• Title IX Process. Baligad said she has worked to make sure UH West Oʻahu has proper Title IX processes in line with the UH system policy (currently, Interim EP 1.204). Although known for its impact on women’s college athletics, Title IX has implications for a range of educational functions from admissions to financial assistance, sex-based harassment and employment.
  • Behavior Intervention Team. Baligad served as the architect and wrote the manual and protocols for UH West Oʻahu’s Behavior Intervention Team (BIT), which responds to reports of individuals exhibiting concerning behavior such as mental instability or problematic behavior. The team assesses the situation and recommends appropriate intervention strategies. Baligad also trains team members, and has been asked to present training to other UH campus BITs who are having issues implementing their campus teams.
  • Compliance Hui. Baligad created and oversees this group that draws members from across the campus. The hui is responsible for Healing Soles, an event raising awareness about sexual violence (i.e., training on domestic/dating violence and stalking); observance of National Coming Out Day and Suicide Prevention training and more.

Baligad says there’s still plenty to do. With the first year behind the BIT, she hopes to build awareness of compliance issues through Compliance Hui issues and raise the profile of the BIT on campus. Baligad believes the BIT needs a higher profile so that the campus can become more aware about how to submit information regarding individuals (student, staff, or faculty) exhibiting concerning behavior.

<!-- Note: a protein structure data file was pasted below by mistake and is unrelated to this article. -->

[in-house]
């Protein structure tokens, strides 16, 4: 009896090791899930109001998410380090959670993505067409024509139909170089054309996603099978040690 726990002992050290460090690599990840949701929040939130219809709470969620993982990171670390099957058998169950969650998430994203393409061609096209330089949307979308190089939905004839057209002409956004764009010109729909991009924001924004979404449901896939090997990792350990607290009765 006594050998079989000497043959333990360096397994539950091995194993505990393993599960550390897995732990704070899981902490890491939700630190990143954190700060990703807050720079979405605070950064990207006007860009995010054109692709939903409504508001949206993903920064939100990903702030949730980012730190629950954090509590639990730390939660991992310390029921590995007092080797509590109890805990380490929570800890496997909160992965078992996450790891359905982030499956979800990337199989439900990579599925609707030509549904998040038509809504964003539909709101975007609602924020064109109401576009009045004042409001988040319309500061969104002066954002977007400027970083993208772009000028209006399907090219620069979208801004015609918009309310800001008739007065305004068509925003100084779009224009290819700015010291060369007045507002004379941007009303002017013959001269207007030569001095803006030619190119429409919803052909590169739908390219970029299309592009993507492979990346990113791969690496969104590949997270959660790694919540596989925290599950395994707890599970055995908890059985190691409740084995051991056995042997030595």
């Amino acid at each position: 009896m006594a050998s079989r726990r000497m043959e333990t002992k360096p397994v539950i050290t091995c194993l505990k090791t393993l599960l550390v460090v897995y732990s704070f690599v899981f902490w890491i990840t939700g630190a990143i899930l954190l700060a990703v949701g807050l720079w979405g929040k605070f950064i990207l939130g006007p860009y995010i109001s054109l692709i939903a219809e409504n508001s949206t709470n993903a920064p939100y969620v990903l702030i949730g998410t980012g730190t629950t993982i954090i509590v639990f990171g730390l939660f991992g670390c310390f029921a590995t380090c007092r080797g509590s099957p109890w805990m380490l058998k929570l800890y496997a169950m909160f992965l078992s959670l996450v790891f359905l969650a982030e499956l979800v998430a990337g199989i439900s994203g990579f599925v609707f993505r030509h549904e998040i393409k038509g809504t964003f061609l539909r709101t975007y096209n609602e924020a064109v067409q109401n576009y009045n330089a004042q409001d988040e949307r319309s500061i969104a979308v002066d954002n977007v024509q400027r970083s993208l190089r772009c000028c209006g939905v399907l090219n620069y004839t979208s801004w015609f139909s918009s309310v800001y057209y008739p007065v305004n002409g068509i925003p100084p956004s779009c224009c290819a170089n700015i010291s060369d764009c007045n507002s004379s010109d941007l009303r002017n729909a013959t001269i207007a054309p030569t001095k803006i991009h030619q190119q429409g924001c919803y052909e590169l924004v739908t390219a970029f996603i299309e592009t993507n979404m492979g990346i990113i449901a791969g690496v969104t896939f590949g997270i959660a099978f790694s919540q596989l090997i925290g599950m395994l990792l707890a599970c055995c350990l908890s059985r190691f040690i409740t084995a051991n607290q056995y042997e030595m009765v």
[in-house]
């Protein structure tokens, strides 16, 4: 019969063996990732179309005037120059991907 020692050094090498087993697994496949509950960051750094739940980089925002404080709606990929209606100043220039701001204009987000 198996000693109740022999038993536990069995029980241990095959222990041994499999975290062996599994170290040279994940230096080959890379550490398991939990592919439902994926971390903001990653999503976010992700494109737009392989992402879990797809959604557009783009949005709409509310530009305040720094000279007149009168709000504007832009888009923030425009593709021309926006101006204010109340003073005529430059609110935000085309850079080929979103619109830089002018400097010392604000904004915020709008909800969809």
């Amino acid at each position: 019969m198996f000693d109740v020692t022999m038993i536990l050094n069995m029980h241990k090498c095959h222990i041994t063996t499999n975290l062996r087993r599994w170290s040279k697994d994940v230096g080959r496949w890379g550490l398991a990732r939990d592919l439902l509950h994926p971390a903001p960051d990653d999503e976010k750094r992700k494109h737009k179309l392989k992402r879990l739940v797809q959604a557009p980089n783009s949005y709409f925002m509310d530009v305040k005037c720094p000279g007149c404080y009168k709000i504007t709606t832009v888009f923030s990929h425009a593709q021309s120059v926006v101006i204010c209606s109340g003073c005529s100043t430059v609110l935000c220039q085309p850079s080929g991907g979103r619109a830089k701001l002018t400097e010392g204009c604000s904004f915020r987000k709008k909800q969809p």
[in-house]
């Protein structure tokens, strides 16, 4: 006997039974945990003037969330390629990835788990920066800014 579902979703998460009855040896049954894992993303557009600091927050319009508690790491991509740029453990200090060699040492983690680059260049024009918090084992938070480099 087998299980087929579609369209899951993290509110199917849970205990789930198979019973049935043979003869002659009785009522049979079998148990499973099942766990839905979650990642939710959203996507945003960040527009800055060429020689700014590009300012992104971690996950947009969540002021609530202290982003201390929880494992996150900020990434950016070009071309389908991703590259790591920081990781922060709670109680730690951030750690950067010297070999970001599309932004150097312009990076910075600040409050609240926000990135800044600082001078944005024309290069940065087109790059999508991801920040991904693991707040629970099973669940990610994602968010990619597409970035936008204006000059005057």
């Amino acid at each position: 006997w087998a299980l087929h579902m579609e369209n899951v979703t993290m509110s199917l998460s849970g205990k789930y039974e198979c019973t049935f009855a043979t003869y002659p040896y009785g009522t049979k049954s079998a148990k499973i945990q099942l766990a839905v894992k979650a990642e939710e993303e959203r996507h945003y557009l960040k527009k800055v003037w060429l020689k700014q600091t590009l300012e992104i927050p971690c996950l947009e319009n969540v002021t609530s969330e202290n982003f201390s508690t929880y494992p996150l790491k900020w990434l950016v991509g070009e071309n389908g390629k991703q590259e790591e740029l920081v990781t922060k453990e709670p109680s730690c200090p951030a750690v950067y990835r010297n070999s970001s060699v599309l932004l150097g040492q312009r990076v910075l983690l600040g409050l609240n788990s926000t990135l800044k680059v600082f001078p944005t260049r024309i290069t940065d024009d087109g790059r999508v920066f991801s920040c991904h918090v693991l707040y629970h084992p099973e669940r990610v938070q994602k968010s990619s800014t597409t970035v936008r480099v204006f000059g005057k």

She also maintains a busy schedule, using breaks and vacation time to do presentations on the Mainland.  The talks benefit the Kapolei campus in two ways. One, subject matter expert Baligad is billed as being from UH West Oʻahu, and two, Baligad donates a portion of her fee or honorarium earned to the school to help fund Compliance Hui programs.

Baligad said her skill as a speaker probably comes from her days as a litigator. As an attorney she didn’t accept settlements unless requested to do so by clients, instead believing her oratory and legal smarts gave her a fighting chance. These days her enthusiasm is translated into explaining a thicket of complex laws to university administrators anxious to learn how they can comply.

But Baligad’s knack for deconstructing dense statutes and recasting them in plain language may also stem from her days as a teacher for at-risk teens.  Baligad says she’ll watch her audience for the moment when someone gets it – the moment when the proverbial light bulb goes on.

“It’s the best feeling ever,” said Baligad, “I think I thrive on that.”

Indeed, and UH West Oʻahu is the better for it.

Image courtesy of Bev Baligad